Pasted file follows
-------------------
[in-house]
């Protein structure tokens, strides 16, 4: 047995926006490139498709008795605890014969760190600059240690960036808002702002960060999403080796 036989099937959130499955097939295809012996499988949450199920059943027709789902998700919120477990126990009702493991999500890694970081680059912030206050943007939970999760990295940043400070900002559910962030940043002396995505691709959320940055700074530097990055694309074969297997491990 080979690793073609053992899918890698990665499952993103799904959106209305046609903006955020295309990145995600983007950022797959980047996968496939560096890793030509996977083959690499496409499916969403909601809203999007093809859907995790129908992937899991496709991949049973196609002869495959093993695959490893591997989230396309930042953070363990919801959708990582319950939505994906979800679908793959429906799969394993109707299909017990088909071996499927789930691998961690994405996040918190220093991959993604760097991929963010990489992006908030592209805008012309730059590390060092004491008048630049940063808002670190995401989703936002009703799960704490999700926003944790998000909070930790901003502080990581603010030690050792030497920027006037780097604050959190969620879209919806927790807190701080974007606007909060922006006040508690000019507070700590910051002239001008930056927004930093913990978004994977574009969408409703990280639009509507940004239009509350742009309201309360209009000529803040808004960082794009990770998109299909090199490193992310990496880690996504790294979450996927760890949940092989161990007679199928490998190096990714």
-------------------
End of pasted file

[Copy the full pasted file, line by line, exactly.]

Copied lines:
[in-house]
């Protein structure tokens, strides 16, 4: 047995926006490139498709008795605890014969760190600059240690960036808002702002960060999403080796 036989099937959130499955097939295809012996499988949450199920059943027709789902998700919120477990126990009702493991999500890694970081680059912030206050943007939970999760990295940043400070900002559910962030940043002396995505691709959320940055700074530097990055694309074969297997491990 080979690793073609053992899918890698990665499952993103799904959106209305046609903006955020295309990145995600983007950022797959980047996968496939560096890793030509996977083959690499496409499916969403909601809203999007093809859907995790129908992937899991496709991949049973196609002869495959093993695959490893591997989230396309930042953070363990919801959708990582319950939505994906979800679908793959429906799969394993109707299909017990088909071996499927789930691998961690994405996040918190220093991959993604760097991929963010990489992006908030592209805008012309730059590390060092004491008048630049940063808002670190995401989703936002009703799960704490999700926003944790998000909070930790901003502080990581603010030690050792030497920027006037780097604050959190969620879209919806927790807190701080974007606007909060922006006040508690000019507070700590910051002239001008930056927004930093913990978004994977574009969408409703990280639009509507940004239009509350742009309201309360209009000529803040808004960082794009990770998109299909090199490193992310990496880690996504790294979450996927760890949940092989161990007679199928490998190096990714």